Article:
Firms also report earnings from non-regulated business activities in the RMAR. The reporting population includes firms for whom regulated financial business is not their primary activity (such as retail businesses that also offer insurance cover or estate agents that broker mortgages products). For this reason, the analysis only includes profit related data for financial adviser firms as the profit figures for the other firm types are distorted by non-regulated business revenue.
Data that combines financial data with adviser numbers reflect only firms that have relevant financial data on RMA-B and adviser staff on RMA-G.
Capital requirement and surplus data (source: RMA-D)
We require intermediary firms to hold a minimum amount of capital. This is to make sure they have sufficient resources to absorb routine losses or redress claims against them and can make appropriate arrangements for an orderly wind-down if they leave the market. Having less than the required funds is a breach of FCA rules and we require firms to take immediate steps to rectify any shortfall.
The exact requirement for each firm depends on the nature and size of its business. There are separate requirements for home finance/non-investment insurance mediation activities and for retail investment activities. In each case, the core requirement is calculated as the higher of a minimum base requirement and a percentage of relevant annual income. Additional requirements may also apply.
The minimum base capital required to be held for home finance/ insurance activities is £5,000 for firms not holding client money and £10,000 for firms holding client money (and operating a statutory trust). The minimum capital to be held for retail investment activities carried on by a personal investment firm is £20,000. For this analysis, where a firm has both requirements, the data reflect the highest capital requirement and lowest surplus for the firm.
Professional indemnity insurance data (source: RMA-E)
Professional indemnity insurance (PII) is liability insurance that covers firms when a third party claims to have suffered a loss, usually due to professional negligence. We require certain firms to hold PII cover to make sure that they have the means to pay negligence and other claims and to help prevent insolvencies leading to excessive claims on the Financial Services Compensation Scheme (FSCS), which is funded by trading firms. Relevant intermediary firms that are not exempt or do not hold a comparable guarantee are required to provide details of their PII cover on Section E of the RMAR following each renewal of cover.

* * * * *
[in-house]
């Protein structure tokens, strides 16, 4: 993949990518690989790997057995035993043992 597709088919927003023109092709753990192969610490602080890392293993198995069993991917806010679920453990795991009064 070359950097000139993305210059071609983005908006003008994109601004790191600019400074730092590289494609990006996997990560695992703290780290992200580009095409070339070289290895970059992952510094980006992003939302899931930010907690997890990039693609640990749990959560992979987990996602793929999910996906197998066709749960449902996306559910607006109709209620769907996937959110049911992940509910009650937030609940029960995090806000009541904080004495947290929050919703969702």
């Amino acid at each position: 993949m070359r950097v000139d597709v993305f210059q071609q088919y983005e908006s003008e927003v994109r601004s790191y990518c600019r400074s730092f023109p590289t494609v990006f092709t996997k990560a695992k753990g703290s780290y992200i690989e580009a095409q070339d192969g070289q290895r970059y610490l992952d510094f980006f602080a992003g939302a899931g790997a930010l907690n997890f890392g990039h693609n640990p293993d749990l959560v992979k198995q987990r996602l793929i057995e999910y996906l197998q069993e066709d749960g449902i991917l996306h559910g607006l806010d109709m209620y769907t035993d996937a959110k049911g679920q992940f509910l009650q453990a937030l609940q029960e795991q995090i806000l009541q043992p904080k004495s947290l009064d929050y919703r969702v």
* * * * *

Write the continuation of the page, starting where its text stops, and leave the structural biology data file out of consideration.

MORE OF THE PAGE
Retail investment advice and charges data (source RMA-K)
This section provides information on investment advice and related charges where a firm provides a personal recommendation to a retail client on a retail investment product.
Firms can provide advice either on an independent or restricted basis. To be considered independent, a firm’s recommendations to clients must be based on a comprehensive and fair analysis of the market, and be unbiased and unrestricted. A firm provides restricted advice if it makes recommendations which do not constitute independent advice or if it provides basic advice only.
The data in this section reflect all firms that complete Section K of the RMAR, whether or not the provision of advice on retail investment products is their main activity. The population of firms differs from those reporting on RMA-B so data (eg revenue) are not directly comparable between the 2 sections. The underlying data tables published alongside this bulletin contain the detailed data for this section, and the equivalent data just for firms with the primary category of ‘financial adviser’.